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Zapping Specific Part Of Brain May Reduce Aggressive Intentions, Boost Moral Judgment

Discussion in 'Neurology' started by Hadeel Abdelkariem, Aug 9, 2018.

  1. Hadeel Abdelkariem

    Hadeel Abdelkariem Golden Member

    Apr 1, 2018
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    Brain stimulation was shown to reduce violent tendencies and boost moral judgment in a new study led by researchers at the University of Pennsylvania and the Nanyang Technological University (NTU) in Singapore.


    The paper titled “Stimulation of the Prefrontal Cortex Reduces Intentions to Commit Aggression: A Randomized, Double-Blind, Placebo-Controlled, Stratified, Parallel-Group Trial” was published in the Journal of Neuroscience on July 2.

    The study tested an electrical brain stimulation technique called transcranial direct-current stimulation (tDCS). It was targeted at a specific part of the human brain (i.e. the dorsolateral prefrontal cortex) which is related to aggression and moral decision-making.

    Lead author Olivia Choy, who is an assistant professor of psychology at NTU, explained antisocial individuals tend to have deficits in this region.

    “If an offender's brain is scanned, we don't really know if it's the brain deficit that leads to the behavior or if it's the other way around,” she said. “One of the main objectives of this study was to see whether there was a causal role of this brain region on antisocial behavior.”

    Choy and the rest of the research team recruited 86 healthy adults for the study. One half of the group, chosen at random, went on to take part in a 20-minute session of tDCS.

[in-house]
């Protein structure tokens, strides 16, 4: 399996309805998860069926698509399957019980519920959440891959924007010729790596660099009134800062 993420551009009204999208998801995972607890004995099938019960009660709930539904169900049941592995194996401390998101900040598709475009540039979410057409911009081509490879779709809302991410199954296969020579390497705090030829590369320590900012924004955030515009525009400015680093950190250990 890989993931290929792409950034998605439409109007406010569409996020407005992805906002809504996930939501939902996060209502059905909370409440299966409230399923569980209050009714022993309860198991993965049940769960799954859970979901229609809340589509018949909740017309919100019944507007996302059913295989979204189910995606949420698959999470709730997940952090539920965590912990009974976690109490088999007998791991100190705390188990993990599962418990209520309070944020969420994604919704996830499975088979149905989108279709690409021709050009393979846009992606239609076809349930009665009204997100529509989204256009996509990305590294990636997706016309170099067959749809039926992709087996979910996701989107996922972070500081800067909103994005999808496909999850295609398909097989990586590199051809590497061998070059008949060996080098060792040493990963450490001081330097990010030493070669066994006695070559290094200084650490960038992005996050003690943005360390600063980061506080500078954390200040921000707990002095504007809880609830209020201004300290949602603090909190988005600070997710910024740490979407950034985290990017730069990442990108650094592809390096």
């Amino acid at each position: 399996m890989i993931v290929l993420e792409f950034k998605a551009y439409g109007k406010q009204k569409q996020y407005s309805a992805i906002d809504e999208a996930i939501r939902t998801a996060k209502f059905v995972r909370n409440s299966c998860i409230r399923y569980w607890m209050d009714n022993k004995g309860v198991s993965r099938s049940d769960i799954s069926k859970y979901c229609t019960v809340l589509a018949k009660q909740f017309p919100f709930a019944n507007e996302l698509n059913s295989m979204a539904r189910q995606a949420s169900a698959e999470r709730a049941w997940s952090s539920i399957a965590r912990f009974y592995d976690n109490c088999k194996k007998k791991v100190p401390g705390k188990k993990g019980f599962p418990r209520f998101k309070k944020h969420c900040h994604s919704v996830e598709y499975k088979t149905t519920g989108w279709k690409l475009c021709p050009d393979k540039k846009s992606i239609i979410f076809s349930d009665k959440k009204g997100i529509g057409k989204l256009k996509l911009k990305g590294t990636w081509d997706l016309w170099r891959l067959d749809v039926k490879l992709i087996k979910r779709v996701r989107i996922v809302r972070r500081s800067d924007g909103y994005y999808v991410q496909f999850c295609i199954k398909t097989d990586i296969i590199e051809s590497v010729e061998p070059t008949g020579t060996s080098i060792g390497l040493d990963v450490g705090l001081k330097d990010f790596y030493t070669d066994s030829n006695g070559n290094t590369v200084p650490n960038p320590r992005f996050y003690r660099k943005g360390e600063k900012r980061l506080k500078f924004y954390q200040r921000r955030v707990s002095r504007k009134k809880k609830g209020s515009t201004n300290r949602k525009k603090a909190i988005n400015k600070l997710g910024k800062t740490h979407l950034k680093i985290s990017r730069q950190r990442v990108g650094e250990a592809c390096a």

Participants were later provided with two hypothetical scenarios revolving around physical assault (a man smashing a bottle over someone's head for getting too close to his girlfriend) and sexual assault (intimacy turning into date rape). They were asked to rate how likely they would act as the protagonist in such scenarios using a scale of 0 to 10.

    Compared to the half that did not receive the treatment, it was found the tDCS participants displayed lesser intention to commit such acts and were more likely to perceive those acts as morally wrong.

    “When most people think of crime they think bad neighborhoods, poverty, discrimination, and those are all correct,” said Adrian Raine, a professor of criminology at Penn. “But we also believe that there’s a biological contribution to crime which has been seriously neglected in the past. What this shows is that there could be a new, different approach to try and reduce crime and violence in society.”

    However, it is too early to say whether this technique could be used to reduce the potential for aggressive behavior and criminal acts. The study had limitations as it only assessed the short-term effect of the stimulation. It is not yet clear whether the treatment is safe to use for several months or beyond a year.

    While it may not be a “magic bullet,” it could potentially become an intervention offered to first-time offenders in the future, according to senior author Roy Hamilton, an associate professor of neurology at Penn. “Perhaps,” he stated in conclusion, “the secret to holding less violence in your heart is to have a properly stimulated mind.”


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